Chippie Donelan, Corporate Benefits Administrator, responded that, because Plaintiff was 60-years old at the time he left Olean, he was unable to immediately collect disability benefits under the terms of the Plan. (Docket No. 10, Ex. A, Ex. D.) Donelan referenced section 11.B of the Plan. (Id.) Donelan further noted that Plaintiff could elect to take benefits at the age of sixty-two, his early retirement age, or wait until the normal retirement age of sixty-five. (Id.)
Plaintiff appealed the Committee's decision. (Defs.' Statement, ¶ 13.) Plaintiff argued that the terms of the Plan and the SPD conflict, with the latter establishing that Plaintiff is entitled to benefits as of October 1, 2006, the date he left Olean. (Docket No. 10, Ex. A, Ex. E.)
The Committee responded via letter from Erwin Hass, Esq., dated April 13, 2007. (Defs.' Statement, ¶ 18.) Hass first stated that no conflict exists between the Plan and the SPD. (Defs.' Statement, ¶ 18.) According to Hass, both documents set forth the age limitations that affect the timing of distributions. (Id.) Specifically, Hass referenced section 11.B of the Plan, and page seven of the SPD -- the "Time of Distributions" subsection. (Id.) Second, Hass acknowledged that Plaintiff is entitled to a disability benefit, but stated that Plaintiff must first meet the age requirements. (Id.) Hass' letter constituted the Committee's final decision regarding Plaintiff's claim for benefits. (Defs.' Statement, ¶ 19.) Plaintiff commenced this action thereafter.
A. Defendants' Motion to Strike
Rule 56(e) of the Federal Rules of Civil Proceduregoverns the form of supporting or opposing affidavits filed at the summary judgment stage. It provides as follows: "A supporting and opposing affidavit must be made on personal knowledge, set out facts that would be admissible in evidence, and show that the affiant is competent to testify on the matters stated." FED. R. CIV. P. 56(e).
Rule 402 of the Federal Rules of Evidence states that "[e]vidence which is not relevant is not admissible." FED. R. EVID. 402. Relevant evidence is defined by Rule 401 of the Federal Rules of Evidence as "evidence having any tendency to make the existence of any fact that is of consequence to the determination of the action more probable or less probably than it would be without the evidence." FED. R. EVID. 401.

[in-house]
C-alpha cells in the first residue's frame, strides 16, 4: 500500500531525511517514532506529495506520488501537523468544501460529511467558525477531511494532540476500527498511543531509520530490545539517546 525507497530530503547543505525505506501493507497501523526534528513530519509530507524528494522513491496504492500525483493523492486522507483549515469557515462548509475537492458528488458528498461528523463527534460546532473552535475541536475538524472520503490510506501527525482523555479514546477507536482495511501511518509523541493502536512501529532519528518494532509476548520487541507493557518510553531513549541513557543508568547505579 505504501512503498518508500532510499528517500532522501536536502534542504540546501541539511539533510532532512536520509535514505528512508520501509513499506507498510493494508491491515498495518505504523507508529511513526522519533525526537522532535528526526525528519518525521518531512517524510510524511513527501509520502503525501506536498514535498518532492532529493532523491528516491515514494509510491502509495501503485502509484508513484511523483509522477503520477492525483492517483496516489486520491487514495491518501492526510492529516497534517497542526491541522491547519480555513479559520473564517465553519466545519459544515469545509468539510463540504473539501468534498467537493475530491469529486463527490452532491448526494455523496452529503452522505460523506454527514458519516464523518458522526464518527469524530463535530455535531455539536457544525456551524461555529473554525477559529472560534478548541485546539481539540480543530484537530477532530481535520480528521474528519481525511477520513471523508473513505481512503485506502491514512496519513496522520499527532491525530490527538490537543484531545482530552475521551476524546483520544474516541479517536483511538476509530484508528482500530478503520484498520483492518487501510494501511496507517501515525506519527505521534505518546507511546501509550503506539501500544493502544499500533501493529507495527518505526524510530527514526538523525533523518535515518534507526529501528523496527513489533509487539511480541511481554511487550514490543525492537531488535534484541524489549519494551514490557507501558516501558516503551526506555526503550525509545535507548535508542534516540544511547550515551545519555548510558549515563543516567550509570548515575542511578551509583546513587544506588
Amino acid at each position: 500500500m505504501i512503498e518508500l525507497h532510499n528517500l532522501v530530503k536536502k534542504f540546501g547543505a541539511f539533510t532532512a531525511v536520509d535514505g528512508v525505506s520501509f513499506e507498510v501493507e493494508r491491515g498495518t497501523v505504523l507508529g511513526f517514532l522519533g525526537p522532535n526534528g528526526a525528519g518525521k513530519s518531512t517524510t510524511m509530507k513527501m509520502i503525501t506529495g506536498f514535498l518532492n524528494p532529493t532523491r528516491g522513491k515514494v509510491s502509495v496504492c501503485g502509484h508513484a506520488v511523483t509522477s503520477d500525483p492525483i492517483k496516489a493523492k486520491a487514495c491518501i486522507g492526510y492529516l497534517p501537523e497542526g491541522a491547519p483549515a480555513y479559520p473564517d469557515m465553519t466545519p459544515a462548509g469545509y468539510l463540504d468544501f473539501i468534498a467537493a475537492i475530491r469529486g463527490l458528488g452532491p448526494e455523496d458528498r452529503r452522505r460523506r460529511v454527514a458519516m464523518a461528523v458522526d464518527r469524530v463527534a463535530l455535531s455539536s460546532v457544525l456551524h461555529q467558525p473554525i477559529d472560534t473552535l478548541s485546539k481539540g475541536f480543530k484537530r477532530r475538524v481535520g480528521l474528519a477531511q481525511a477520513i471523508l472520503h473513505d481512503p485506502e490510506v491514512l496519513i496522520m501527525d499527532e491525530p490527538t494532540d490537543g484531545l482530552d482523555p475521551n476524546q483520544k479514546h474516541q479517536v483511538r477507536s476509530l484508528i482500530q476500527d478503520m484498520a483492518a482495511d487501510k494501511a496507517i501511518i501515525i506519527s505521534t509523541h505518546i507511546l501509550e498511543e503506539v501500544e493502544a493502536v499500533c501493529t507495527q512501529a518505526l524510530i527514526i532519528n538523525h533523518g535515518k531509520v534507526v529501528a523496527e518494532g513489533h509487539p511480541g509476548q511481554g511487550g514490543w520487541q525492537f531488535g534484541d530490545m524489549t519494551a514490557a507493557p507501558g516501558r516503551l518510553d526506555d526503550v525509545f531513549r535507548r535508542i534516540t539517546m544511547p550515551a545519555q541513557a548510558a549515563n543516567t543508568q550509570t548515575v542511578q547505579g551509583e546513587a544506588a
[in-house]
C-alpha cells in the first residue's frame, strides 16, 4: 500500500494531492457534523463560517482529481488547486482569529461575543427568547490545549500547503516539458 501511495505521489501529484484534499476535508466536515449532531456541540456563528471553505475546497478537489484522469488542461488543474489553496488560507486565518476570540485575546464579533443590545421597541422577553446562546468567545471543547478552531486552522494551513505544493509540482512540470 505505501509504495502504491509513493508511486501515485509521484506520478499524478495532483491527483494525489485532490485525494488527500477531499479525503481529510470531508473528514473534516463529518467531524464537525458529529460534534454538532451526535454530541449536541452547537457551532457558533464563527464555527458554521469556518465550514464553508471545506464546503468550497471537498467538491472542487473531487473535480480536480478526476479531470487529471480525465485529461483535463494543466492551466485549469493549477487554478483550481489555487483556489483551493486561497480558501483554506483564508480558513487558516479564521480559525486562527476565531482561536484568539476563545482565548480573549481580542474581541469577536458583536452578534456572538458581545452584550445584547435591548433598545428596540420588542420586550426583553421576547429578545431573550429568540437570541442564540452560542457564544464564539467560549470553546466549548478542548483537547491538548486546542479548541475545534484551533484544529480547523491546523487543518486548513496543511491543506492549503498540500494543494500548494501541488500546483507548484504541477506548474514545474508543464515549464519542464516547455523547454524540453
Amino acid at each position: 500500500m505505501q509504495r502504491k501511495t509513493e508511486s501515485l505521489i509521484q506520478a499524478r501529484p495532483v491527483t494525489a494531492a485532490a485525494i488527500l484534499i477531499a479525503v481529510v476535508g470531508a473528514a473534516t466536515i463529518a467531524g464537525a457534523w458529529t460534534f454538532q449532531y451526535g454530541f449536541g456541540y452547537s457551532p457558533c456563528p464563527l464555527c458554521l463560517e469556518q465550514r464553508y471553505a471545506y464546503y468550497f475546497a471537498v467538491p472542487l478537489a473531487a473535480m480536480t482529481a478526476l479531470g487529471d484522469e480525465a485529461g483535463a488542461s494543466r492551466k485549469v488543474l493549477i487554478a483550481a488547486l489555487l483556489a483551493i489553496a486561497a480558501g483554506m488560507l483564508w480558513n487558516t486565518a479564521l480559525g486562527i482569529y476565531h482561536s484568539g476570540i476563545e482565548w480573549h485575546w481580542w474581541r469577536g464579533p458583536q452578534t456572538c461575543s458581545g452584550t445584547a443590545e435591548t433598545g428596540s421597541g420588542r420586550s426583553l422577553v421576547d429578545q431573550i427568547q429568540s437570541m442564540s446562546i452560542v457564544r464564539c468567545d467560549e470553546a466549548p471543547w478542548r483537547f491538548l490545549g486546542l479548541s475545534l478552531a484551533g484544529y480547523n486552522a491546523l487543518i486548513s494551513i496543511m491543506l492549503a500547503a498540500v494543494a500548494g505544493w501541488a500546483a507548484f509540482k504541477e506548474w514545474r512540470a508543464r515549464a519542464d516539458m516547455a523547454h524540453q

Here, the majority of the Atwell Affidavit is irrelevant and, thus, inadmissible. For instance, paragraphs 1-4 contain irrelevant personal information. Paragraph 5, however, is relevant insofar as Atwell states that she, like Plaintiff, was formerly employed by Olean, and was also enrolled in the Plan. Paragraphs 6-15 are irrelevant as they address Atwell's work history and her purported allergic reaction to a substance used in the manufacturing process at Olean. But paragraph 16 is relevant as Atwell states that she, like Plaintiff, believed that she was entitled to disability benefits under the Plan after she was terminated. Atwell states that the basis of her belief was due in part to her conversations with Plaintiff.
Paragraph 17 is irrelevant as the Equal Employment Opportunity Commission's decision regarding Atwell's application for benefits has no bearing on this case. Lastly, paragraph 18 is relevant because Atwell, like Plaintiff, was fully vested under the Plan at the time of her termination.
In light of the foregoing, Defendants' Motion to Strike is granted in part and denied in part. Specifically, paragraphs 1-4, 6-15, and 17 contain irrelevant evidence, and are inadmissible pursuant to Rule 402 of the Federal Rules of Evidence. Thus, Defendants' Motion to Strike is granted as to these paragraphs. But paragraphs 5, 16, and 18 are relevant, and have been given due consideration by this Court. Thus, Defendants' Motion to Strike is denied as to these paragraphs.
B. Defendants' Motion for Summary Judgment
Federal Rule of Civil Procedure 56 provides that summary judgment is warranted where the "pleadings, depositions, answers to interrogatories, and admissions on file, together with the affidavits, if any, show that there is no genuine issue as to any material fact and that the moving party is entitled to judgment as a matter of law." FED. R. CIV. P. 56(c). A "genuine issue" exists "if the evidence is such that a reasonable jury could return a verdict for the non-moving party." Anderson v. Liberty Lobby, Inc., 477 U.S. 242, 248, 106 S.Ct. 2505, 2510, 91 L.Ed.2d 202 (1986). A fact is "material" if it "might affect the outcome of the suit under governing law." Id.
In deciding a motion for summary judgment, the evidence and the inferences drawn from the evidence must be "viewed in the light most favorable to the party opposing the motion." Addickes v. S.H. Kress and Co., 398 U.S. 144, 158-59, 90 S.Ct.1598, 1609, 26 L.Ed.2d 142 (1970). "Only when reasonable minds could not differ as to the import of evidence is summary judgment proper." Bryant v. Maffucci, 923 F.2d 979, 982 (2d Cir. 1991). The function of the court is not "to weigh the evidence and determine the truth of the matter but to determine whether there is a genuine issue for trial." Anderson, 477 U.S. at 249.
a. Plaintiff is Not Entitled to a Distribution of Benefits as of October 1, 2006
In his first claim, Plaintiff seeks to immediately secure benefits allegedly owed to him under the Plan as of October 1, 2006, the date of his disability retirement. (Pl. Compl., ¶ 17.) He also seeks clarification of his future rights under the Plan. (Id.) Plaintiff maintains that he is entitled to both forms of relief pursuant to 29 U.S.C. § 1132(a)(1)(B), which allows a participant to recover benefits due to him, and to seek clarification of any future rights owed to him under the plan. (Id.)